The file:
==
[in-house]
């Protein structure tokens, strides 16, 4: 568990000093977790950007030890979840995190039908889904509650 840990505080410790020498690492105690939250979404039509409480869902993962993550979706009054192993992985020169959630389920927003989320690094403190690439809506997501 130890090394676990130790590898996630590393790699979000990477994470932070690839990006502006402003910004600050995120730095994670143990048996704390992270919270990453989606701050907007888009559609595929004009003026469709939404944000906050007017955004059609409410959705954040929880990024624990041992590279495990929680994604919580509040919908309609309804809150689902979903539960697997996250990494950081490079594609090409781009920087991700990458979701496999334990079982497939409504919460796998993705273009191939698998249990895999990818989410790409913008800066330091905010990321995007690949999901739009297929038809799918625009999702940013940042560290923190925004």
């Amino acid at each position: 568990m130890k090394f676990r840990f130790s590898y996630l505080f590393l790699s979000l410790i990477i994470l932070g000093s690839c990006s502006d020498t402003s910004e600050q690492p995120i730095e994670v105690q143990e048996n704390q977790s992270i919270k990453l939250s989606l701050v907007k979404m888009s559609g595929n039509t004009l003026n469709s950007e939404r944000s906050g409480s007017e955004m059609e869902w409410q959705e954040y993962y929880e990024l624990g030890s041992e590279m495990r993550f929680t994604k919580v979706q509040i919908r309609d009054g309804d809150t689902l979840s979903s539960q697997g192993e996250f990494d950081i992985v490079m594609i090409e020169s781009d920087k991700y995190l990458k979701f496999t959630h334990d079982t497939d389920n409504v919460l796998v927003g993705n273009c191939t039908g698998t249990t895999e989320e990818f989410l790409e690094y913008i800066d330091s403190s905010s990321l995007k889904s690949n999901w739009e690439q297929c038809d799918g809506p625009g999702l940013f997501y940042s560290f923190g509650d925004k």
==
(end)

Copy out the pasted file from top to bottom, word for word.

[in-house]
């Protein structure tokens, strides 16, 4: 568990000093977790950007030890979840995190039908889904509650 840990505080410790020498690492105690939250979404039509409480869902993962993550979706009054192993992985020169959630389920927003989320690094403190690439809506997501 130890090394676990130790590898996630590393790699979000990477994470932070690839990006502006402003910004600050995120730095994670143990048996704390992270919270990453989606701050907007888009559609595929004009003026469709939404944000906050007017955004059609409410959705954040929880990024624990041992590279495990929680994604919580509040919908309609309804809150689902979903539960697997996250990494950081490079594609090409781009920087991700990458979701496999334990079982497939409504919460796998993705273009191939698998249990895999990818989410790409913008800066330091905010990321995007690949999901739009297929038809799918625009999702940013940042560290923190925004």
């Amino acid at each position: 568990m130890k090394f676990r840990f130790s590898y996630l505080f590393l790699s979000l410790i990477i994470l932070g000093s690839c990006s502006d020498t402003s910004e600050q690492p995120i730095e994670v105690q143990e048996n704390q977790s992270i919270k990453l939250s989606l701050v907007k979404m888009s559609g595929n039509t004009l003026n469709s950007e939404r944000s906050g409480s007017e955004m059609e869902w409410q959705e954040y993962y929880e990024l624990g030890s041992e590279m495990r993550f929680t994604k919580v979706q509040i919908r309609d009054g309804d809150t689902l979840s979903s539960q697997g192993e996250f990494d950081i992985v490079m594609i090409e020169s781009d920087k991700y995190l990458k979701f496999t959630h334990d079982t497939d389920n409504v919460l796998v927003g993705n273009c191939t039908g698998t249990t895999e989320e990818f989410l790409e690094y913008i800066d330091s403190s905010s990321l995007k889904s690949n999901w739009e690439q297929c038809d799918g809506p625009g999702l940013f997501y940042s560290f923190g509650d925004k």